discovery


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dis·cov·er·y

 (dĭ-skŭv′ə-rē)
n. pl. dis·cov·er·ies
1. The act or an instance of discovering.
2. Something discovered.
3. Law The compulsory disclosure to the opposing party of factual information or documents relevant to a lawsuit prior to trial.

discovery

(dɪˈskʌvərɪ)
n, pl -eries
1. the act, process, or an instance of discovering
2. a person, place, or thing that has been discovered
3. (Law) law the compulsory disclosure by a party to an action of relevant documents in his or her possession

dis•cov•er•y

(dɪˈskʌv ə ri)

n., pl. -er•ies.
1. the act or an instance of discovering.
2. something discovered.
3. Law. compulsory disclosure, as of facts or documents.
[1545–55]
ThesaurusAntonymsRelated WordsSynonymsLegend:
Noun1.discovery - the act of discovering somethingdiscovery - the act of discovering something  
human action, human activity, act, deed - something that people do or cause to happen
tracing - the discovery and description of the course of development of something; "the tracing of genealogies"
espial, spotting, catching, detection, spying - the act of detecting something; catching sight of something
self-discovery - discovering your own individuality
breakthrough - making an important discovery
determination, finding - the act of determining the properties of something, usually by research or calculation; "the determination of molecular structures"
rediscovery - the act of discovering again
2.discovery - something that is discovered
disclosure, revealing, revelation - the speech act of making something evident
3.discovery - a productive insightdiscovery - a productive insight      
brainstorm, brainwave, insight - the clear (and often sudden) understanding of a complex situation
4.discovery - (law) compulsory pretrial disclosure of documents relevant to a case; enables one side in a litigation to elicit information from the other side concerning the facts in the case
disclosure, revealing, revelation - the speech act of making something evident
law, jurisprudence - the collection of rules imposed by authority; "civilization presupposes respect for the law"; "the great problem for jurisprudence to allow freedom while enforcing order"

discovery

noun
1. finding out, news, announcement, revelation, disclosure, realization the discovery that his wife was HIV positive
3. breakthrough, find, finding, development, advance, leap, coup, invention, step forward, godsend, quantum leap In that year, two momentous discoveries were made.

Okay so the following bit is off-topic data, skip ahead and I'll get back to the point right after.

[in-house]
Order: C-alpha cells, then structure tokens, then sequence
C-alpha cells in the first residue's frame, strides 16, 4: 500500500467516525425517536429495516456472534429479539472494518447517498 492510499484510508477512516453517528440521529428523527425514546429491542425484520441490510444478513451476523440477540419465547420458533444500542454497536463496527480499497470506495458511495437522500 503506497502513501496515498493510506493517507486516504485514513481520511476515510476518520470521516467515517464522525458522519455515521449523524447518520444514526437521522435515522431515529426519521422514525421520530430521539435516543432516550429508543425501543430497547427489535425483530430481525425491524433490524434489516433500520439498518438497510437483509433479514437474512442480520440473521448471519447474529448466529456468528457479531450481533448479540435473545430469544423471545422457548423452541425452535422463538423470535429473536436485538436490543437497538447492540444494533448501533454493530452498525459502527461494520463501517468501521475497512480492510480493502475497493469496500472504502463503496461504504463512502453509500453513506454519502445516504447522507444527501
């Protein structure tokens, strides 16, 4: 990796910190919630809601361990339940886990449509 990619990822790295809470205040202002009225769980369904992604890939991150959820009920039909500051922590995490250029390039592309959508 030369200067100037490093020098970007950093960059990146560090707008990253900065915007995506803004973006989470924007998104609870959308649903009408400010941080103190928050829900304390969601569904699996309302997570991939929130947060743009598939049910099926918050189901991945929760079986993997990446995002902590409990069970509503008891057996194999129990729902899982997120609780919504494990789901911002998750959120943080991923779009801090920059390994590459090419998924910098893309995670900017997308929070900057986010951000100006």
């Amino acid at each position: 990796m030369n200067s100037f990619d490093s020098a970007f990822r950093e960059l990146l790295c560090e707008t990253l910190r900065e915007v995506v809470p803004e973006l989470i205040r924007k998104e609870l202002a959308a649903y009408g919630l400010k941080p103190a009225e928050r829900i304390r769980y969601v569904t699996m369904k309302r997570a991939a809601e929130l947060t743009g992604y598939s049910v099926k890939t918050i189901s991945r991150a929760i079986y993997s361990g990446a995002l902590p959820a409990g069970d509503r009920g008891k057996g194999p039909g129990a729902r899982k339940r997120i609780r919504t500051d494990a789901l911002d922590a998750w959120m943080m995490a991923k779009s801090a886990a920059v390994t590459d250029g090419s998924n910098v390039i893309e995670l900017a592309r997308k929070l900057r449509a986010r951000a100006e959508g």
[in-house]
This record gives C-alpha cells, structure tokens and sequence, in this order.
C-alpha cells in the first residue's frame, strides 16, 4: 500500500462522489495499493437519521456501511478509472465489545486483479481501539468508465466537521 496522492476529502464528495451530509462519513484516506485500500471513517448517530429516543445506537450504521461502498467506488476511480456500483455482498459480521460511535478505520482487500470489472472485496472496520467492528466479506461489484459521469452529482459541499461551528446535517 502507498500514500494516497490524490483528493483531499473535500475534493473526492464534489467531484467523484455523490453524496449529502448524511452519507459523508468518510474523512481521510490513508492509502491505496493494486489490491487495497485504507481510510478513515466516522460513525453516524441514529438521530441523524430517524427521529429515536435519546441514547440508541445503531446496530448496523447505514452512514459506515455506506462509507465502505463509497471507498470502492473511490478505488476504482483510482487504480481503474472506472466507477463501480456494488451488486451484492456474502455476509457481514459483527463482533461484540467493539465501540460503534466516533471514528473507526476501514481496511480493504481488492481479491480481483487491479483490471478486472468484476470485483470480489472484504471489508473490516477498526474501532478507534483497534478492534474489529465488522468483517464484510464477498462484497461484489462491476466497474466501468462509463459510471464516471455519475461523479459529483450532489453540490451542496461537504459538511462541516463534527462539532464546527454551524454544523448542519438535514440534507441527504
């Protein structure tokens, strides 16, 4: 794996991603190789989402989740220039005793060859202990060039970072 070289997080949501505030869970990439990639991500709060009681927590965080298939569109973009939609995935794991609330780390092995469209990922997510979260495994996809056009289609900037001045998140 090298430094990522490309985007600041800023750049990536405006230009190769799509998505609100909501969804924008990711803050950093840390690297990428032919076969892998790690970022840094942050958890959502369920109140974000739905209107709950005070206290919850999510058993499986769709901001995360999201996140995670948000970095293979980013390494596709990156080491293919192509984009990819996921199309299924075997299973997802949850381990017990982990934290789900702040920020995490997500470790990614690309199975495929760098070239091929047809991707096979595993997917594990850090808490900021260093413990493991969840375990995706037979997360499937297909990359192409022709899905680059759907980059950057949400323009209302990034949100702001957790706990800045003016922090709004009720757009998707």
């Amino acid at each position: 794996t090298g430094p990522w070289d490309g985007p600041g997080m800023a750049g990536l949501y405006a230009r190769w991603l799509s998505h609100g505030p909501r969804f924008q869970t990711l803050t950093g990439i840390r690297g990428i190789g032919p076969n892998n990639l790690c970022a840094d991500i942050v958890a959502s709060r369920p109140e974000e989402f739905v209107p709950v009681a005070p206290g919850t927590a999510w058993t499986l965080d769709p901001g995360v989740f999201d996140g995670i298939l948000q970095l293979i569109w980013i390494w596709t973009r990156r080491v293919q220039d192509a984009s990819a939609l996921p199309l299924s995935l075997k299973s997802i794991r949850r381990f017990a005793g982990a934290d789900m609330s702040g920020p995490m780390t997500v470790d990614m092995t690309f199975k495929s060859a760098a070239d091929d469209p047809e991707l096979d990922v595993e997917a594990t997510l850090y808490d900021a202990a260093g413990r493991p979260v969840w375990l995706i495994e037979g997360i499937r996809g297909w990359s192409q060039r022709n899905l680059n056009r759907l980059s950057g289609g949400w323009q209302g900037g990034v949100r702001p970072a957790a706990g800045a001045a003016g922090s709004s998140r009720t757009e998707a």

4. finding, turning up, locating, revelation, uncovering, disclosure, detection, unearthing, espial the discovery of a mass grave in the south-west of the country
Quotations
"Discovery consists of seeing what everybody has seen and thinking what nobody has thought" [Albert von Szent-Györgyi The Scientist Speculates]

discovery

noun
Something that has been discovered:
Translations
إكْتِشاف
objevzjištění
findeopdageopdagelse
uppgötvun
odkritje

discovery

[dɪsˈkʌvərɪ] N
1. (= finding) [of new country, drug, talent] → descubrimiento m
2. (= thing or person found) → descubrimiento m

discovery

[dɪˈskʌvəri] n
(= finding) [treasure, manuscript, relic] → découverte f; [cure, continent, phenomenon] → découverte f
to make a discovery → faire une découverte
the discovery that ... → la découverte du fait que ...
(= thing discovered) → découverte f

discovery

nEntdeckung f

discovery

[dɪsˈkʌvrɪ] nscoperta

discover

(disˈkavə) verb
1. to find by chance, especially for the first time. Columbus discovered America; Marie Curie discovered radium.
2. to find out. Try to discover what's going on!
disˈcoveryplural disˈcoveries noun
a voyage of discovery; She made several startling discoveries.

We discover something that existed but was not yet known: He discovered a cave .
We invent something that was not in existence: They invented a new machine .

discovery

n. descubrimiento, revelación.
References in classic literature ?
It had crossed his mind, when Agnes left him, that he ought perhaps to have a witness, in the not very probable event of some alarming discovery taking place.
Religious cautions against showing too much favour to bastards; and a great discovery made by Mrs Deborah Wilkins.
In other studies you go as far as others have gone before you, and there is nothing more to know; but in a scientific pursuit there is continual food for discovery and wonder.
when some one is about to do an irreparable deed through ignorance, and makes the discovery before it is done.
This was a most unlooked-for discovery, and one that promised to defeat our plans altogether, for we could not think of descending the mountain on the Nukuheva side in quest of food.
His anxiety to forestall any possible discovery of the deception which had concealed the terrible story of her father's death, kept Doctor Allday's vigilance on the watch.
You have been told that the fifteenth century was a dull time in English literature, but that it was also a time of new action and new life, for the discovery of new worlds and the discovery of printing had opened men's eyes and minds to new wonders.
for, the reader will observe, the nations always march at the head of each other), "by the intrepidity of her explorers in the line of geographical discovery.
For the discovery of a man' s self, by the tracts of his countenance, is a great weakness and betraying; by how much it is many times more marked, and believed, than a man's words.
I have just returned from Aldborough, without making any discovery.
None of the Indians was as much wrought up over the discovery of Kurzon and the idol as were the white adventurers.
After putting to sea, he fell in with the celebrated discoverer, Vancouver, and informed him of his discovery, furnished him with a chart which he had made of the river.